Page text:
However, “In our system one leg i.e. the executive has more strength than the other two combined” he declared and reiterated “In fact the two seem 6 to derive their strength from that of the executive, thus weakening checks and balances”.
Interestingly, much as opposition elements raise serious issues about constitutional arrangements, the very people who are innately opposed to the constitution, become instant convert and advocate of same because they also use it to protect themselves.
“Any party that comes to power has absolute power to do whatever they want. The 1992 constitution is the basis for the current democratic dispensation. It created a monstrous executive which looms large over the other arms of the governance structure, and for 28 years, we have failed to make any meaningful changes to strengthen our democracy”, Sir Jonah boldly declared.
“Actually, what we have is an “Executocracy” not democracy. The President is supposed to appoint the majority of his ministers from parliament. By definition, that makes parliament a rubber stamp, because no MP in the ruling party will be able to stand up and demand accountability from the executive-they are all scrambling for positions”, Mr. Jonah disclosed.
He also did not spare the country’s judiciary system: “The judiciary is no different. The President has determining role in the appointment of all judges of the Supreme Court including the Chief Justice”.
This judiciary arrangement in the constitution, according to Sam Jonah, “festers the perception that the situation compromises the impartiality and independence of the Judiciary. Indeed, a large section of the citizenry believe that the judiciary is not impartial with 85 percent of Ghanaians in a recent Afrobarometer survey perceiving the judiciary is corrupt and ineffective”.
He illustrates that with his own experience: “My own personal experience with the judiciary is that of frustration, lengthy and costly proceedings. Some lawyers take pride in being masters of legal gymnastics. Every opportunity to delay cases are seized. The commercial court which were set up to speed up the dispensation of justice been a disappointment”.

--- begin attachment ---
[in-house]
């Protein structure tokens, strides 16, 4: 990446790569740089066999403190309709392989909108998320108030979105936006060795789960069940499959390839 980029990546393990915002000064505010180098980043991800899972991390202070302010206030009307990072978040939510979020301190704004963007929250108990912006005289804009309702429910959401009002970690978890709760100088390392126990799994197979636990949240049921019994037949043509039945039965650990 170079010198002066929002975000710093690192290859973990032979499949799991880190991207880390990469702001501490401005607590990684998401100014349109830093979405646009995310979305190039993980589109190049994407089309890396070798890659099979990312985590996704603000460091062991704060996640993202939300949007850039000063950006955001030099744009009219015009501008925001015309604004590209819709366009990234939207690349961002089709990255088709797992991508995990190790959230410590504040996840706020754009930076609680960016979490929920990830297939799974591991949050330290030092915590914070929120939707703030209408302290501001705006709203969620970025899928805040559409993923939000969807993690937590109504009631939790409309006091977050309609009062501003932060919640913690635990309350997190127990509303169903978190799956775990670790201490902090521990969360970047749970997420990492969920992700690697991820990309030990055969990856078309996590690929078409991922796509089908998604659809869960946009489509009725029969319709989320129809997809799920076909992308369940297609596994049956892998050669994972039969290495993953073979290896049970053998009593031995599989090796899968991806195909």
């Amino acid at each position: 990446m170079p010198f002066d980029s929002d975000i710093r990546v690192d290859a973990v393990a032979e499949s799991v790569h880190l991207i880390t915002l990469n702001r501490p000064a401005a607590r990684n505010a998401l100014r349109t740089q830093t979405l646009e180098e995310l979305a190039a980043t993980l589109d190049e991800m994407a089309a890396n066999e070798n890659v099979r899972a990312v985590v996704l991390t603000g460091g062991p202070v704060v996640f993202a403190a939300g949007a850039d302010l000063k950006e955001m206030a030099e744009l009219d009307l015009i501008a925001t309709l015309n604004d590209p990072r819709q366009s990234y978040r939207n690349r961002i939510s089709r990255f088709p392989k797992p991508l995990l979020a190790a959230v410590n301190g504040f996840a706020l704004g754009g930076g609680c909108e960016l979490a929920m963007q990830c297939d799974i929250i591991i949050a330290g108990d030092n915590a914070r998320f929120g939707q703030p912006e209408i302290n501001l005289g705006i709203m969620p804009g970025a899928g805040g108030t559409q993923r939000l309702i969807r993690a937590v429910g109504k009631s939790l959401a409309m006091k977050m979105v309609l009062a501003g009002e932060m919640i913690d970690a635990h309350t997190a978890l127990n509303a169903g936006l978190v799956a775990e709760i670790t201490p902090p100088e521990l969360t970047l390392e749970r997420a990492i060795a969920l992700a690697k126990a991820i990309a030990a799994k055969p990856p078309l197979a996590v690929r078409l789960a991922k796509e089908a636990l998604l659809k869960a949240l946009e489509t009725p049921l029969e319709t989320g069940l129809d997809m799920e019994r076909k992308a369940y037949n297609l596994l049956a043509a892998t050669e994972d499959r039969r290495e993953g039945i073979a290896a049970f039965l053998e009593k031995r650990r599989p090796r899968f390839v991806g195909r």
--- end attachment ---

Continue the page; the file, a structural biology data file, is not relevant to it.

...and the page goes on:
“Disputes involving land overwhelm the courts. Land acquisition is a most important factor in investment decision making. Any prolonged litigation over land frustrates investor. It has been said that the enclave that houses commission, land evaluation and title deeds registry is arguably the most corrupt enclave in the world. It cannot be for investment”, he declared.
He nonetheless, would not restrict corruption to the Land’s Commission alone: “But corruption pervades all aspects of our governance system. Few years ago, a prominent member of Parliament, said publicly that parliamentarians take bribes to pass bills that favour their sponsors”.
Dr. Jonah uses anecdote to buttress his point “If a fish comes out from water to tell us that the crocodile has one eye, who are we to doubt it. Incidentally the said MP is now the Speaker of Parliament, Hon. Alban Bagbin”.
He bemoaned how “our governments pay lip service to anti-corruption, but do little substantially to cure the canker. Which of the major political issues has been conclusively dealt with since the fourth republic began?”
“As a friend of mine will say, the problem with corruption is not the absence of laws, but the certainty of punishment” he declared, and added, “Sadly, there is rather certainty that corrupt people especially in high places, will never face punishment”.
This in the estimation of Dr. Jonah “bred impunity in those who would rather take it all for themselves through dubious means that serve the common good”.